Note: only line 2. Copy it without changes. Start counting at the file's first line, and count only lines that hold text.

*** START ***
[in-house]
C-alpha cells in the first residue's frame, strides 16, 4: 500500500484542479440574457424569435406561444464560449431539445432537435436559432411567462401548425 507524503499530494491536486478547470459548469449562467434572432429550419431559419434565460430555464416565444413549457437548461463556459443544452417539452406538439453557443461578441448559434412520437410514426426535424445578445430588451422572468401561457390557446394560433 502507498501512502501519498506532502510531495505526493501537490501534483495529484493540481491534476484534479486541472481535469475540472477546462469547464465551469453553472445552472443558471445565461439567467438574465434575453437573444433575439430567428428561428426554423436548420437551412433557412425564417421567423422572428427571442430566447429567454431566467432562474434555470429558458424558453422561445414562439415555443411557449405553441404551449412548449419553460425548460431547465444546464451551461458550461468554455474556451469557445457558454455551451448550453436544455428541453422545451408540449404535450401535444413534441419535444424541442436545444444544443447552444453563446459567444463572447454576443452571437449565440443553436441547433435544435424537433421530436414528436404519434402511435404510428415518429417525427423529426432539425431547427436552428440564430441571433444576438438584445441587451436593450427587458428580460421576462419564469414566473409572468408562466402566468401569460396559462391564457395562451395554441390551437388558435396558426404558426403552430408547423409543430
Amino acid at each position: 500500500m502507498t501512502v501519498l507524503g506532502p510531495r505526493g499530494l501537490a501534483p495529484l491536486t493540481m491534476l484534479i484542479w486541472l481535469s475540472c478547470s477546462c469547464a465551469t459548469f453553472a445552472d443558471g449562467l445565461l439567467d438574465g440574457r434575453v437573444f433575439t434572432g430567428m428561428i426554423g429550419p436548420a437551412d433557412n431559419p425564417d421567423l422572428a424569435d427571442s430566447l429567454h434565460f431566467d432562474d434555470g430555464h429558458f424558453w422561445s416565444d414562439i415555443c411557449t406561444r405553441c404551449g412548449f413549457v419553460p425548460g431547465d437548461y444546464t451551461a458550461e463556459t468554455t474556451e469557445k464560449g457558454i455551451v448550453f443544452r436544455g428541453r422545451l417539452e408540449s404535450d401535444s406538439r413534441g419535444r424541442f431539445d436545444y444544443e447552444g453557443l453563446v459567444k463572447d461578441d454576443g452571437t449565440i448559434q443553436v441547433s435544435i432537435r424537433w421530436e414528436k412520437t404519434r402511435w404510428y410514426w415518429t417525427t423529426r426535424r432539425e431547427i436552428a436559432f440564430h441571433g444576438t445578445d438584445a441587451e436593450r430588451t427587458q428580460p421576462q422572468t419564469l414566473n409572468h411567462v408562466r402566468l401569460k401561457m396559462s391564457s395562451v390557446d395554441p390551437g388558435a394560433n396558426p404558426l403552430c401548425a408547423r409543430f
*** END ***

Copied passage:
C-alpha cells in the first residue's frame, strides 16, 4: 500500500484542479440574457424569435406561444464560449431539445432537435436559432411567462401548425 507524503499530494491536486478547470459548469449562467434572432429550419431559419434565460430555464416565444413549457437548461463556459443544452417539452406538439453557443461578441448559434412520437410514426426535424445578445430588451422572468401561457390557446394560433 502507498501512502501519498506532502510531495505526493501537490501534483495529484493540481491534476484534479486541472481535469475540472477546462469547464465551469453553472445552472443558471445565461439567467438574465434575453437573444433575439430567428428561428426554423436548420437551412433557412425564417421567423422572428427571442430566447429567454431566467432562474434555470429558458424558453422561445414562439415555443411557449405553441404551449412548449419553460425548460431547465444546464451551461458550461468554455474556451469557445457558454455551451448550453436544455428541453422545451408540449404535450401535444413534441419535444424541442436545444444544443447552444453563446459567444463572447454576443452571437449565440443553436441547433435544435424537433421530436414528436404519434402511435404510428415518429417525427423529426432539425431547427436552428440564430441571433444576438438584445441587451436593450427587458428580460421576462419564469414566473409572468408562466402566468401569460396559462391564457395562451395554441390551437388558435396558426404558426403552430408547423409543430